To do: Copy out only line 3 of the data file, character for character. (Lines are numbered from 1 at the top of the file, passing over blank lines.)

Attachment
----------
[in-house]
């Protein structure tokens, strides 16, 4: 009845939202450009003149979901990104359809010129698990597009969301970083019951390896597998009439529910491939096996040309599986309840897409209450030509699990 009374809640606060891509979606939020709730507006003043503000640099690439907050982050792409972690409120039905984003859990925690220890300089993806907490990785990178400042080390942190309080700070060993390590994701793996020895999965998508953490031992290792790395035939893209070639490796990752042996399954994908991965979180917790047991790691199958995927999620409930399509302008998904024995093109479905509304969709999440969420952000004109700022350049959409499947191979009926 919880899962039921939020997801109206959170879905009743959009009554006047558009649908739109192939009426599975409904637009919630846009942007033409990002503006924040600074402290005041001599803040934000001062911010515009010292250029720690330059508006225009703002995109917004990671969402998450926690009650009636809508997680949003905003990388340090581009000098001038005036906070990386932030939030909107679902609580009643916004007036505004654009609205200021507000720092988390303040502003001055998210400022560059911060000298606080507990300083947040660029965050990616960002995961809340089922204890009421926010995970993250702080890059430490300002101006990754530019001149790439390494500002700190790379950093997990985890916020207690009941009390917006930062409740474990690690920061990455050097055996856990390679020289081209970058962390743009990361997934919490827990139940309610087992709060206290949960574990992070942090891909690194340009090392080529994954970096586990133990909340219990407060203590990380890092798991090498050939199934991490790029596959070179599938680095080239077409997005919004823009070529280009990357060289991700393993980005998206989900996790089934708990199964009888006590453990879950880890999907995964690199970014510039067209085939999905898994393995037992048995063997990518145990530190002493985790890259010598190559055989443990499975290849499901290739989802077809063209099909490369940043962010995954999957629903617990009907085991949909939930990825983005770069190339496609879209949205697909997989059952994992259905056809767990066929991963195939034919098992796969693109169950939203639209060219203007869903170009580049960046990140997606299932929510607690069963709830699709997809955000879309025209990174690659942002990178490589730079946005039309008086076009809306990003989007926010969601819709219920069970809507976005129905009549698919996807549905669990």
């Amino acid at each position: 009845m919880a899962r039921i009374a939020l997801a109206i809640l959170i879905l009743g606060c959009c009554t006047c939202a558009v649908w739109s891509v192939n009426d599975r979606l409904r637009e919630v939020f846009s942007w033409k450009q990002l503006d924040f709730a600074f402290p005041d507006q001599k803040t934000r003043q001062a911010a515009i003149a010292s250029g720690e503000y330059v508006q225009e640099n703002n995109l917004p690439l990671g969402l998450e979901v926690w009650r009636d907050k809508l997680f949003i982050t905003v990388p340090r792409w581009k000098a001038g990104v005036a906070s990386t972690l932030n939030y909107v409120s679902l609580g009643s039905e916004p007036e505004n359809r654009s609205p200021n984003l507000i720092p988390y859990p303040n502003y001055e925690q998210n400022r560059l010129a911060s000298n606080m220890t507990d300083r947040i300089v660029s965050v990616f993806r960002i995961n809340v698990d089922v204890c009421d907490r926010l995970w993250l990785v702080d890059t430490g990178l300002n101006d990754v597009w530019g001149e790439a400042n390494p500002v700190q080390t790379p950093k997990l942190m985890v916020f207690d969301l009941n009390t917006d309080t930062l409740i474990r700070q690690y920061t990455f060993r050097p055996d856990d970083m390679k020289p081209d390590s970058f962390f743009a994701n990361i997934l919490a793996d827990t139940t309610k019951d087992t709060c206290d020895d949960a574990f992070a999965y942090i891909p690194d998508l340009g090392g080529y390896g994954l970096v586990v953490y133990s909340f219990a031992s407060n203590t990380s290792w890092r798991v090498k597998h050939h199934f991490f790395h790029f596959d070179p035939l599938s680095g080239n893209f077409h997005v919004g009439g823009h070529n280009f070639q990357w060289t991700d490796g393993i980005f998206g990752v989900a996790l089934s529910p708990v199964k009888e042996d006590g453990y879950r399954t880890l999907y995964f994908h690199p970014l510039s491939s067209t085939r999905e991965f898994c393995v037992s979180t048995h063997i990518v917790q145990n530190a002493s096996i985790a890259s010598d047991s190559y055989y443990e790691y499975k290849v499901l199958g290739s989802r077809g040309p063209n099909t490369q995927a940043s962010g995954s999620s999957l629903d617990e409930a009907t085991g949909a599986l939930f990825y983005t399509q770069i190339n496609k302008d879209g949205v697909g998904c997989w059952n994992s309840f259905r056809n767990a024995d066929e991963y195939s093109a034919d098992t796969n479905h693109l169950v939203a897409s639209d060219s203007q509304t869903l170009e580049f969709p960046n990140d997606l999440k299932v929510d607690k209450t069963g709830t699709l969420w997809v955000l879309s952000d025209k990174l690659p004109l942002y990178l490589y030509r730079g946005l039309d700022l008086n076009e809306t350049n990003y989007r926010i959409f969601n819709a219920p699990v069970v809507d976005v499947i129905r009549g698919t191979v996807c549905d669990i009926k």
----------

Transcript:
């Amino acid at each position: 009845m919880a899962r039921i009374a939020l997801a109206i809640l959170i879905l009743g606060c959009c009554t006047c939202a558009v649908w739109s891509v192939n009426d599975r979606l409904r637009e919630v939020f846009s942007w033409k450009q990002l503006d924040f709730a600074f402290p005041d507006q001599k803040t934000r003043q001062a911010a515009i003149a010292s250029g720690e503000y330059v508006q225009e640099n703002n995109l917004p690439l990671g969402l998450e979901v926690w009650r009636d907050k809508l997680f949003i982050t905003v990388p340090r792409w581009k000098a001038g990104v005036a906070s990386t972690l932030n939030y909107v409120s679902l609580g009643s039905e916004p007036e505004n359809r654009s609205p200021n984003l507000i720092p988390y859990p303040n502003y001055e925690q998210n400022r560059l010129a911060s000298n606080m220890t507990d300083r947040i300089v660029s965050v990616f993806r960002i995961n809340v698990d089922v204890c009421d907490r926010l995970w993250l990785v702080d890059t430490g990178l300002n101006d990754v597009w530019g001149e790439a400042n390494p500002v700190q080390t790379p950093k997990l942190m985890v916020f207690d969301l009941n009390t917006d309080t930062l409740i474990r700070q690690y920061t990455f060993r050097p055996d856990d970083m390679k020289p081209d390590s970058f962390f743009a994701n990361i997934l919490a793996d827990t139940t309610k019951d087992t709060c206290d020895d949960a574990f992070a999965y942090i891909p690194d998508l340009g090392g080529y390896g994954l970096v586990v953490y133990s909340f219990a031992s407060n203590t990380s290792w890092r798991v090498k597998h050939h199934f991490f790395h790029f596959d070179p035939l599938s680095g080239n893209f077409h997005v919004g009439g823009h070529n280009f070639q990357w060289t991700d490796g393993i980005f998206g990752v989900a996790l089934s529910p708990v199964k009888e042996d006590g453990y879950r399954t880890l999907y995964f994908h690199p970014l510039s491939s067209t085939r999905e991965f898994c393995v037992s979180t048995h063997i990518v917790q145990n530190a002493s096996i985790a890259s010598d047991s190559y055989y443990e790691y499975k290849v499901l199958g290739s989802r077809g040309p063209n099909t490369q995927a940043s962010g995954s999620s999957l629903d617990e409930a009907t085991g949909a599986l939930f990825y983005t399509q770069i190339n496609k302008d879209g949205v697909g998904c997989w059952n994992s309840f259905r056809n767990a024995d066929e991963y195939s093109a034919d098992t796969n479905h693109l169950v939203a897409s639209d060219s203007q509304t869903l170009e580049f969709p960046n990140d997606l999440k299932v929510d607690k209450t069963g709830t699709l969420w997809v955000l879309s952000d025209k990174l690659p004109l942002y990178l490589y030509r730079g946005l039309d700022l008086n076009e809306t350049n990003y989007r926010i959409f969601n819709a219920p699990v069970v809507d976005v499947i129905r009549g698919t191979v996807c549905d669990i009926k």